This week, allow me to whisk you away into a chocolate-box Christmas paradise, where, beneath clear night skies, in the shadow of vast, dark mountains, we find ourselves in a high alpine village.
Lights twinkle in the windows of the chalets that dot the hillsides. In the centre of the village people skate on the small rink that’s there every year, and there is laughter, steaming mugs of glühwein and a jaunty polka being played on the accordion. We shrug the snow off our shoulders and enter a small café full of lights, and the sweet smell of a roaring log fire.
Here comes our pot of strong black coffee, and with it a plate of wonderful spicy biscuits. Just the thing after a day’s tobogganing. The coffee is rich and dark, and the biscuits are just the right side of sweet, and full of those familiar Christmassy flavours – sweet scented spices, aromatic nuts and tangy candied peel.
These biscuits, which you may have not discovered before, are called Leckerli. Their name taken from the German word for ‘tasty’ (lecker), these biscuits are a traditional Christmas gift in Switzerland, although they are eaten all through the year.
One of the highlights of our food year, as a family, was the day when Dad returned from his hectic pre-Christmas whizz around the company’s various offices and factories across Europe.
Thankfully, back then, there were no low-cost airlines, with their draconian luggage allowances, only scheduled flights, and Dad would stagger from the car weighed down with gifts and treats picked up on his tour. Stollen and smoked hams from Bavaria, dark winter ales and dark filter coffee from Düsseldorf, and from Switzerland the essential Toblerones, Suchard chocolate and always an ornate metal tin of Basler Leckerli. I can’t describe the pleasure I got from opening that tin.
It became almost a ritual; the brewing of the coffee and the lighting of the fire. The lid comes off and one’s nose is filled with those magical, festive scents of spice and sugar.
The biscuits are deeply chewy, quite heavily spiced and not over-sweetened, making them rather a grown-up treat, and every now and then, especially as the air becomes cold and crisp and the late-afternoon lights shimmer across the Colne Valley, I’m compelled to make a batch. Essentially they’re very similar to many such cakes and biscuits from all over Europe, from the soft, honeyed Pain d’Épices of France to our own crunchy gingerbread.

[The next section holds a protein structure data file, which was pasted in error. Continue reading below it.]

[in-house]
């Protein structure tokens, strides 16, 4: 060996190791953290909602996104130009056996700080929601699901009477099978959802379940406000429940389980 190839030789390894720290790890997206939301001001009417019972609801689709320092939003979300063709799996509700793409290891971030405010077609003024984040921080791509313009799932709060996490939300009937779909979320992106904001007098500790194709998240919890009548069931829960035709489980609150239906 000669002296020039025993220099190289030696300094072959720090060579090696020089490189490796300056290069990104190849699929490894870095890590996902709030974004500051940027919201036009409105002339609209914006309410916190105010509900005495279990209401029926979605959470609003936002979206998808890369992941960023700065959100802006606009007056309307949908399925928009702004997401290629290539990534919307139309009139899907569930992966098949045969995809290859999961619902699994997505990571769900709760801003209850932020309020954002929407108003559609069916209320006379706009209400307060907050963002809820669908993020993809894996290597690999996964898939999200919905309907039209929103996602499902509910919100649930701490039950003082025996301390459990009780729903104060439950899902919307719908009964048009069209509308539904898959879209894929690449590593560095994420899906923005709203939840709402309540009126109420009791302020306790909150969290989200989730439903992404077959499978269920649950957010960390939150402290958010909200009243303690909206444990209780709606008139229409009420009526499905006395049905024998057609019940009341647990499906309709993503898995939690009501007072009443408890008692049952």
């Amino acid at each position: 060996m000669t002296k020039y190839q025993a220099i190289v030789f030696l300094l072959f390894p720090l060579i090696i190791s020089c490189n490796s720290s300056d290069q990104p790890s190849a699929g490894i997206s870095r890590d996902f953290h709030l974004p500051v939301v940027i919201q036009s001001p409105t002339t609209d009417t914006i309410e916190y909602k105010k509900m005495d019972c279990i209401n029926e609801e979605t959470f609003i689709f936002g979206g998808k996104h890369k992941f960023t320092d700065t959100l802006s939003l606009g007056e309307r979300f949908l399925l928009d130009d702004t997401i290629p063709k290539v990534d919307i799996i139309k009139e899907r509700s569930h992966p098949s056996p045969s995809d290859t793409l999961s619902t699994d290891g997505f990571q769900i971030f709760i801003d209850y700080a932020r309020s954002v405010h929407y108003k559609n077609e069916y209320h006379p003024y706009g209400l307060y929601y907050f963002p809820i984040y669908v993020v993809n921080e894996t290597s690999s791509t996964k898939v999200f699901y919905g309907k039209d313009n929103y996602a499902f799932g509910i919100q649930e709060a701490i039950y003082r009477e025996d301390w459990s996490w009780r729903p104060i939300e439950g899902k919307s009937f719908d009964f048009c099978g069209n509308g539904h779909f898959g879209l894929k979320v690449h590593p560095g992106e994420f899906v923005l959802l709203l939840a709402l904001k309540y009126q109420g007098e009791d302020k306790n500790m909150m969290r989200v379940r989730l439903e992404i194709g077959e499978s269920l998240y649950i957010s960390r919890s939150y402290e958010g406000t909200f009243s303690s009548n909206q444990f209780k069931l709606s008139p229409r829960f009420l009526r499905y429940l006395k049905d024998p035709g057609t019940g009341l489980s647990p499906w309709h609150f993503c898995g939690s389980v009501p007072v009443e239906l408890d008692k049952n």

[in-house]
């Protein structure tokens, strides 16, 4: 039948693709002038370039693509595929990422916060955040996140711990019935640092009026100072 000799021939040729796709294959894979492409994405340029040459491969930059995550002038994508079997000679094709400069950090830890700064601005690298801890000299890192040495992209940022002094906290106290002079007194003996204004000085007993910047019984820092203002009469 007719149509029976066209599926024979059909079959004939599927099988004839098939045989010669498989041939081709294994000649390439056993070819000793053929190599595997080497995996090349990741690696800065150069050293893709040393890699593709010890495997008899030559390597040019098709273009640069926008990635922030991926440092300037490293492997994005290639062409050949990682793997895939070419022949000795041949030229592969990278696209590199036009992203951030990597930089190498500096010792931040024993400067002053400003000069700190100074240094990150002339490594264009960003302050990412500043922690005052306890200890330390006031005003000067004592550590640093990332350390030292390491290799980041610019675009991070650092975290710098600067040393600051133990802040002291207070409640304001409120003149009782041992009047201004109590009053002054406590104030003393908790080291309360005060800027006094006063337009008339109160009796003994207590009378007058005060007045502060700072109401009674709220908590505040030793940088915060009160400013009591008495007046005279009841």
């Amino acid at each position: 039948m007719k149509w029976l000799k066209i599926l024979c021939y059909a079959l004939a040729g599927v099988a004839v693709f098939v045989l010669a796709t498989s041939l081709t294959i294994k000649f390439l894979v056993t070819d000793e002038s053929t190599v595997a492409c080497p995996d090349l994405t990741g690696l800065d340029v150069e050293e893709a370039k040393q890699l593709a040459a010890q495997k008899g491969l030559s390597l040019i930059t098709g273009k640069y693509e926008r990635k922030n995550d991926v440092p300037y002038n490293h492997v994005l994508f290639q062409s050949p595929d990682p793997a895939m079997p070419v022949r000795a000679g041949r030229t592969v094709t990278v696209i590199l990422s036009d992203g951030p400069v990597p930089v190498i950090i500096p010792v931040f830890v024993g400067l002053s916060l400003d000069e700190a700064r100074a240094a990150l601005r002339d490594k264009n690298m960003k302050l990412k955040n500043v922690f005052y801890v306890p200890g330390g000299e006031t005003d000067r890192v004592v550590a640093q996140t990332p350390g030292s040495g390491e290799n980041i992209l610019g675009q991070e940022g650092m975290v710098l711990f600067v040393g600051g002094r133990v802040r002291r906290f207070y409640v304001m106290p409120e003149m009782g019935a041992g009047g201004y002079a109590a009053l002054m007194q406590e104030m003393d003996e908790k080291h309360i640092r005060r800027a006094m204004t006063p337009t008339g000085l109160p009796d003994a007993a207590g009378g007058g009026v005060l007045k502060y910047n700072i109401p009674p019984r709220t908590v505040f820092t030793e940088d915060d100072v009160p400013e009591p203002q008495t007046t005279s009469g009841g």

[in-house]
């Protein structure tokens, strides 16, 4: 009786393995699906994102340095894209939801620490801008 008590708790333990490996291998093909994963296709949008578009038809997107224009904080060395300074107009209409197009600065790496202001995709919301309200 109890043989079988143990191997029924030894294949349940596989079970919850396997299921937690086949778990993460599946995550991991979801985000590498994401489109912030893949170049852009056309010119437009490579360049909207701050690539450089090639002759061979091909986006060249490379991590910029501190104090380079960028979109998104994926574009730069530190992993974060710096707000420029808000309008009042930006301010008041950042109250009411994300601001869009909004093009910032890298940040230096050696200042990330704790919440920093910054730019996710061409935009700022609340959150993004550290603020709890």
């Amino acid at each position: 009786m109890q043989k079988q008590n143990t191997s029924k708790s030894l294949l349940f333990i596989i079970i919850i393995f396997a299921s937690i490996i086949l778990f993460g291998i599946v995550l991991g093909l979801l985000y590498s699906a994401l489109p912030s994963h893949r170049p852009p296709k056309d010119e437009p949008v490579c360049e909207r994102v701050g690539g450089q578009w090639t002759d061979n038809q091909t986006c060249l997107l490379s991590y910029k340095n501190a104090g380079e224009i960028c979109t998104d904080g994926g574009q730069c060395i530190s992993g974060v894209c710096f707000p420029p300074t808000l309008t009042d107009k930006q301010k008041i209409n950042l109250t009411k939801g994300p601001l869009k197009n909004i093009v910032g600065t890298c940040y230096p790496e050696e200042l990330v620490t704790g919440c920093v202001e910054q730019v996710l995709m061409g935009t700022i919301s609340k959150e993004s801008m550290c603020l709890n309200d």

The spice trade had brought the continent a panoply of sweet, exotic spices since the 5th Century, and resourceful cooks had instantly got to work creating new realms of flavour, gingerbread in its many forms appearing to become almost universal.
So wherever you go, you’ll find this familiar combination of sugar and spice – in Sweden it’s Pepparkakor, in Romania it’s Turta Dulce and in Portugal it’s Pão De Especiarias. It’s an easy recipe to put together, so it’s perhaps it’s a good one to help the youngsters occupy their time during the holidays, too. Plus, the aromas wafting through the kitchen will get anyone’s Christmas noses twitching.
For the biscuits:
180ml runny honey
80g unrefined golden caster sugar
½ tsp Maldon salt
220g plain flour
1½ tsps baking powder
1 large free-range egg, lightly beaten
130g ground almonds
3 tbsps candied peel, finely chopped
The grated zest of 2 oranges
The grated zest of 1 lemon
2 tsps ground cinnamon
1 tsp ground ginger
1 tsp freshly-ground black pepper
A pinch of ground cloves
A pinch of freshly grated nutmeg
55g icing sugar
150g well-toasted flaked almonds (for the top)
A 12 x 9” baking tray with raised edges up to 1” height
A little butter and flour for lining the tray
In a small saucepan, combine the honey with the sugar and salt. Cook over a medium heat, stirring occasionally, until the honey and sugar are melted and beginning to simmer, about 3 minutes. Transfer to a large heatproof bowl and allow the mixture to cool slightly, about 20 minutes.
Preheat the oven to 180ºC / Gas 4 and lightly butter the baking sheet before lining neatly with the baking parchment. Grease the paper with a little more melted butter and add a couple of tablespoons of flour, swirling the tin around to coat completely, before discarding the excess.
In a small bowl,
sift the plain flour with the baking powder. Whisk the beaten egg into the cooled honey mixture. Stir in the almonds, candied peel, the fresh orange and lemon zest, plus the cinnamon, cloves and nutmeg, then stir in the sifted flour and bring together into a soft dough.
Tip the dough onto the prepared baking sheet and, with well-floured hands, press into the corners evenly. Bake for about 20 minutes, turning the baking sheet halfway through, until evenly golden and slightly risen.
As the dough bakes, make the icing; in a small saucepan, combine the icing sugar with 2 tablespoons of water and bring to a boil over a medium heat. Bubble the syrup until it begins to thicken slightly, about 5 minutes.
Remove from the heat and keep warm. As soon as the leckerli dough is ready, brush the surface with the hot glaze and sprinkle over the toasted almonds and carefully slide the parchment onto a wire cooling rack. Allow the dough to cool completely before slicing into suitable squares and serving.